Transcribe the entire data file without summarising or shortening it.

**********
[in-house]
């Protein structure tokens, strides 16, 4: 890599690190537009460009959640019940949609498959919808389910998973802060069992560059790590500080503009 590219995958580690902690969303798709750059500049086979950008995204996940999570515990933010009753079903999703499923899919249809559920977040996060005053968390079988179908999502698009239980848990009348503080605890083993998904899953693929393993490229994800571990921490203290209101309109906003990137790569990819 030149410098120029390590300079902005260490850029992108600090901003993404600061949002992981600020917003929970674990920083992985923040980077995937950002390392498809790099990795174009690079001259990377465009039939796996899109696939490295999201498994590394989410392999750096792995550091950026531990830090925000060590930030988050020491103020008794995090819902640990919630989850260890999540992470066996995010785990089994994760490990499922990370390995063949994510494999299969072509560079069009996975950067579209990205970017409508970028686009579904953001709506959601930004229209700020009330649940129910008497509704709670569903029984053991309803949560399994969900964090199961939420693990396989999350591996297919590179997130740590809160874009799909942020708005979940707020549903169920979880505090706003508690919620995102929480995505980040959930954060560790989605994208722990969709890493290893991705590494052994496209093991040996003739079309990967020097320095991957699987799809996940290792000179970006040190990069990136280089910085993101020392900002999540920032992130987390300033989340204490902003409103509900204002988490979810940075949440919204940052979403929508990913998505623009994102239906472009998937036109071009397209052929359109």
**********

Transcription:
[in-house]
């Protein structure tokens, strides 16, 4: 890599690190537009460009959640019940949609498959919808389910998973802060069992560059790590500080503009 590219995958580690902690969303798709750059500049086979950008995204996940999570515990933010009753079903999703499923899919249809559920977040996060005053968390079988179908999502698009239980848990009348503080605890083993998904899953693929393993490229994800571990921490203290209101309109906003990137790569990819 030149410098120029390590300079902005260490850029992108600090901003993404600061949002992981600020917003929970674990920083992985923040980077995937950002390392498809790099990795174009690079001259990377465009039939796996899109696939490295999201498994590394989410392999750096792995550091950026531990830090925000060590930030988050020491103020008794995090819902640990919630989850260890999540992470066996995010785990089994994760490990499922990370390995063949994510494999299969072509560079069009996975950067579209990205970017409508970028686009579904953001709506959601930004229209700020009330649940129910008497509704709670569903029984053991309803949560399994969900964090199961939420693990396989999350591996297919590179997130740590809160874009799909942020708005979940707020549903169920979880505090706003508690919620995102929480995505980040959930954060560790989605994208722990969709890493290893991705590494052994496209093991040996003739079309990967020097320095991957699987799809996940290792000179970006040190990069990136280089910085993101020392900002999540920032992130987390300033989340204490902003409103509900204002988490979810940075949440919204940052979403929508990913998505623009994102239906472009998937036109071009397209052929359109």